I Like Big Data And I Cannot Lie


5 Things Marketers Shouldn’t Deny About Analytics

Marketers are increasingly informed about what big data is, why it’s here, what it means and how it’s used. But for data providers, there are still key points to share—there are depths to the issue of data that everyday individuals may find mysterious, or not know anything about. Data is a tool with many sides and understanding big data’s opportunities, problems, and key priorities—as well as knowing what it means to consumers and the world of business—can make it clearer, removing concerns and answering multiple questions. There are more things to know about big data than defining and monetizing its volume, velocity, variability!

1. Big data is more of an opportunity than a threat…

…it’s a chance to better understand and engage with consumers. It’s true that data is often viewed as a threat, as something scary and invisible. It’s easy to understand that perspective. But in reality, if data is harnessed transparently, responsibly, and correctly, consumers can be well informed of how their data is used to advance lives. Honest transparency and enhanced understanding of data’s advantages builds trust on both sides. Increased trust then creates increased opportunities—big data analytics sees the most innovative usage opportunities when data is used to learn something new, and perhaps unexpected, from a consumer audience.

2. Big data is more of an evolution of data than something fundamentally new.

Big data is not all that new. Organisations have been using consumer data to target products and services, facilitate countless services and improve lives for decades. Previously, however, available data sources used to create unique customer profiles were relatively few and far between. But as the world becomes increasingly digitised, data availability (and value—not all data is useful!) has skyrocketed, growing in amount (volume), speed of generation and shelf-life (velocity), and type (variety), from social networking data to locational data or purchasing preferences. The data process will continue to evolve as it already has and in a few years will have advanced again, hugely. This means that the signal to noise ratio (where signal is useful data and noise is everything else) will continue to be something that must be carefully managed and monitored to ensure monetizsable data is easier to locate. But in order to find that signal and monetize it you must maintain a clear strategy!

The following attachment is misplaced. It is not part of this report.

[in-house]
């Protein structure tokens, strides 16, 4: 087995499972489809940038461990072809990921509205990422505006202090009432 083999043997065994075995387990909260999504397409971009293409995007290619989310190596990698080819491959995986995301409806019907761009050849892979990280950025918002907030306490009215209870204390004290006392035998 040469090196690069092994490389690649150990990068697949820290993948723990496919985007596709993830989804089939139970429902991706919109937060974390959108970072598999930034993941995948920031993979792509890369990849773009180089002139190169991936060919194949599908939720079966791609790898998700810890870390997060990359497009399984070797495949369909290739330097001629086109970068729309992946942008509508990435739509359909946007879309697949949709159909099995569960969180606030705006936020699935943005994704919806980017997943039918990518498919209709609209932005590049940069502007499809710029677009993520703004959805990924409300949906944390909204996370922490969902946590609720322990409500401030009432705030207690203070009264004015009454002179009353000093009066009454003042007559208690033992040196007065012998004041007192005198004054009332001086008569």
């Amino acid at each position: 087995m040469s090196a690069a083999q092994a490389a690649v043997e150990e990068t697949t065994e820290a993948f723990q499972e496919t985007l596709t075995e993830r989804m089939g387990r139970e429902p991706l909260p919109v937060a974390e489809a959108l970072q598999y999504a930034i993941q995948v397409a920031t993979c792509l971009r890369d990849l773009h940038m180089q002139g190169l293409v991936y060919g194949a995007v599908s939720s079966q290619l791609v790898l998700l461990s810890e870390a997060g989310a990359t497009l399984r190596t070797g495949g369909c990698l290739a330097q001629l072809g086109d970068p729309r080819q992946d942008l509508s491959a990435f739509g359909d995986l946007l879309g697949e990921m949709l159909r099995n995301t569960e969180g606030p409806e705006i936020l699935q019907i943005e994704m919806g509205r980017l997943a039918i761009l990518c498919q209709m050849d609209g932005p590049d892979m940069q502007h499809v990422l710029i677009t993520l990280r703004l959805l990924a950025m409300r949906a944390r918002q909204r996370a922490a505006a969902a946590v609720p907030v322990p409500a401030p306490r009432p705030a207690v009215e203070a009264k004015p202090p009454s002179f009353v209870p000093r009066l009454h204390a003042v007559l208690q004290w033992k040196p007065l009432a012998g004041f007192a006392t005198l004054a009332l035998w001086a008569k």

3. Big data should firstly be a business strategy and secondly be about hardware and software.

It’s not so much what you’ve got, it’s knowing how to use it. Technology is not the be-all-and-end-all of data, though it does play a crucial part. Defining data strategies and key goals should be the first priority for data projects. Without a clear brief and core, projects cannot hope to reap meaningful analytic results, regardless of the data collected, or how well it’s curated. Before technologies are invested in or data collated, exact aims and specific purposes (such as optimizing relevancy, better understanding unique customers to enhance loyalty and revenue) must be decided and continually referenced throughout any data marketing activity for success to be meaningful and sustainable.

4.  Big data is also about process, structure and talent—it’s a whole business issue.

As with any business, the quality of the staff reflects the quality of the product. With big data this is no different, and human resources are seen as the drivers of data, transforming information into valuable assets. But because big data analytics  is such a niche industry, employable candidates can be scarce. Finding quality data scientists and engineers is a common industry concern and issue. Investing in experienced staff that posses good transferable skills often requires efficient headhunting, retraining and careful individual cultivation. Even once an organisation has the staff needed to monetize data, it’s important that each individual understands the structure and key objectives of the data strategy in place. Without this understanding, the whole process will not work!

5. Big data needs to be seen as an opportunity…

…but handled with great care in terms of privacy, compliance and security. Through transparency and clarity of use and purpose, public perspectives on big data become increasingly positive, and data’s potential for opportunity understood. Maintenance of that positivity however requires stringent responsible use. Everyday consumers should know and be informed that data providers are bound by data regulation and responsibility—privacy, protection, security and appropriate use are long-term priorities. Data providers must always, by law, comply with privacy legislation, know who has what rights to what information, and should notify consumers of how they will use and protect data and privacy.   While it’s true abundant data better informs marketers and adds certainty, any uses of data must always be legitimate, relevant, and securely encrypted. Such trusted use fosters continued data success—so know that consumer data will always be subject to a fair usage approach, and never be shared without good reason! Deliver value, earn trust, use the data you’re entrusted with and deliver yet more value.

Image: iStockphoto

About The Author

Jed Mole is the European Sales Support & Marketing Leader for Acxiom, a leading enterprise data, analytics, and 'software as a service' company. Jed is based in the London Office with responsibility for European operations, whilst Acxiom has additional offices in The United States, South America, and Asia.